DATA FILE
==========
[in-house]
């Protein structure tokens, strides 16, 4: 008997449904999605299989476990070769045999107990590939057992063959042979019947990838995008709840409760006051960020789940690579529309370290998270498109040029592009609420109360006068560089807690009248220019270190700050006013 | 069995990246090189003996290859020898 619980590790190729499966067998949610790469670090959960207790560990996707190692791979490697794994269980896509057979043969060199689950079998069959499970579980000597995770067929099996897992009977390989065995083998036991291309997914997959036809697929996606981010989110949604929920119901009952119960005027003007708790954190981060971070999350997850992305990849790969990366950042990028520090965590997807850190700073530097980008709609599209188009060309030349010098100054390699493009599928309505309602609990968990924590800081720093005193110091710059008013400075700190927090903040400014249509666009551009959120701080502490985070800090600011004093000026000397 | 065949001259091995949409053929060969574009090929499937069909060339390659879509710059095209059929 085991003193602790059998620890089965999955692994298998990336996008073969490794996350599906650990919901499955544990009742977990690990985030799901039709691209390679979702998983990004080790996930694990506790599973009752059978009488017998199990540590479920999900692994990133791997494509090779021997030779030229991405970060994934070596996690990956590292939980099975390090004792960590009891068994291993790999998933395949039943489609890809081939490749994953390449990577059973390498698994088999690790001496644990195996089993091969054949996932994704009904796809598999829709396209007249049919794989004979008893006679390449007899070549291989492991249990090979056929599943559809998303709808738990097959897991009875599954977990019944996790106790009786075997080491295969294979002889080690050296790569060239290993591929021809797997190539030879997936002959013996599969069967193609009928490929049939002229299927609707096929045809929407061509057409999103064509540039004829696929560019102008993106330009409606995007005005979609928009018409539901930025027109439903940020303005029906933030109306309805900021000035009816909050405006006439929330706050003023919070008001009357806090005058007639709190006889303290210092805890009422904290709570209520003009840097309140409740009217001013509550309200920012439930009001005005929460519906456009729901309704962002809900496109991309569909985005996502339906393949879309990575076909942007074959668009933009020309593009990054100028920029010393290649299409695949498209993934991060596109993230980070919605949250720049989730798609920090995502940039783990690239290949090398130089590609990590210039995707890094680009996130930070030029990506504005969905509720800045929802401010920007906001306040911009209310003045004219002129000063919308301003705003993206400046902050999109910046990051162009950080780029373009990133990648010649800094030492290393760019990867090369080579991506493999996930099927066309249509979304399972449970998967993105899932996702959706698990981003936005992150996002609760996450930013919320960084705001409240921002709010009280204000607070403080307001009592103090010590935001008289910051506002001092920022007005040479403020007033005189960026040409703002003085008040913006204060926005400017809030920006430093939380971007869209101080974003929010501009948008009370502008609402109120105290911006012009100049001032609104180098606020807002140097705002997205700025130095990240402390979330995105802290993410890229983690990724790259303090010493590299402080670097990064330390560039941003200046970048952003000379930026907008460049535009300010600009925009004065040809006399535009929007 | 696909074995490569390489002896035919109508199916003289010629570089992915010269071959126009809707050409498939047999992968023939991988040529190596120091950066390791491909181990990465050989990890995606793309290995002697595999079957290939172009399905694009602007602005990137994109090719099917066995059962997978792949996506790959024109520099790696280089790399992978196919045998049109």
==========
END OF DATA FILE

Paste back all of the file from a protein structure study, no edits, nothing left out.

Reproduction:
[in-house]
């Protein structure tokens, strides 16, 4: 008997449904999605299989476990070769045999107990590939057992063959042979019947990838995008709840409760006051960020789940690579529309370290998270498109040029592009609420109360006068560089807690009248220019270190700050006013 | 069995990246090189003996290859020898 619980590790190729499966067998949610790469670090959960207790560990996707190692791979490697794994269980896509057979043969060199689950079998069959499970579980000597995770067929099996897992009977390989065995083998036991291309997914997959036809697929996606981010989110949604929920119901009952119960005027003007708790954190981060971070999350997850992305990849790969990366950042990028520090965590997807850190700073530097980008709609599209188009060309030349010098100054390699493009599928309505309602609990968990924590800081720093005193110091710059008013400075700190927090903040400014249509666009551009959120701080502490985070800090600011004093000026000397 | 065949001259091995949409053929060969574009090929499937069909060339390659879509710059095209059929 085991003193602790059998620890089965999955692994298998990336996008073969490794996350599906650990919901499955544990009742977990690990985030799901039709691209390679979702998983990004080790996930694990506790599973009752059978009488017998199990540590479920999900692994990133791997494509090779021997030779030229991405970060994934070596996690990956590292939980099975390090004792960590009891068994291993790999998933395949039943489609890809081939490749994953390449990577059973390498698994088999690790001496644990195996089993091969054949996932994704009904796809598999829709396209007249049919794989004979008893006679390449007899070549291989492991249990090979056929599943559809998303709808738990097959897991009875599954977990019944996790106790009786075997080491295969294979002889080690050296790569060239290993591929021809797997190539030879997936002959013996599969069967193609009928490929049939002229299927609707096929045809929407061509057409999103064509540039004829696929560019102008993106330009409606995007005005979609928009018409539901930025027109439903940020303005029906933030109306309805900021000035009816909050405006006439929330706050003023919070008001009357806090005058007639709190006889303290210092805890009422904290709570209520003009840097309140409740009217001013509550309200920012439930009001005005929460519906456009729901309704962002809900496109991309569909985005996502339906393949879309990575076909942007074959668009933009020309593009990054100028920029010393290649299409695949498209993934991060596109993230980070919605949250720049989730798609920090995502940039783990690239290949090398130089590609990590210039995707890094680009996130930070030029990506504005969905509720800045929802401010920007906001306040911009209310003045004219002129000063919308301003705003993206400046902050999109910046990051162009950080780029373009990133990648010649800094030492290393760019990867090369080579991506493999996930099927066309249509979304399972449970998967993105899932996702959706698990981003936005992150996002609760996450930013919320960084705001409240921002709010009280204000607070403080307001009592103090010590935001008289910051506002001092920022007005040479403020007033005189960026040409703002003085008040913006204060926005400017809030920006430093939380971007869209101080974003929010501009948008009370502008609402109120105290911006012009100049001032609104180098606020807002140097705002997205700025130095990240402390979330995105802290993410890229983690990724790259303090010493590299402080670097990064330390560039941003200046970048952003000379930026907008460049535009300010600009925009004065040809006399535009929007 | 696909074995490569390489002896035919109508199916003289010629570089992915010269071959126009809707050409498939047999992968023939991988040529190596120091950066390791491909181990990465050989990890995606793309290995002697595999079957290939172009399905694009602007602005990137994109090719099917066995059962997978792949996506790959024109520099790696280089790399992978196919045998049109």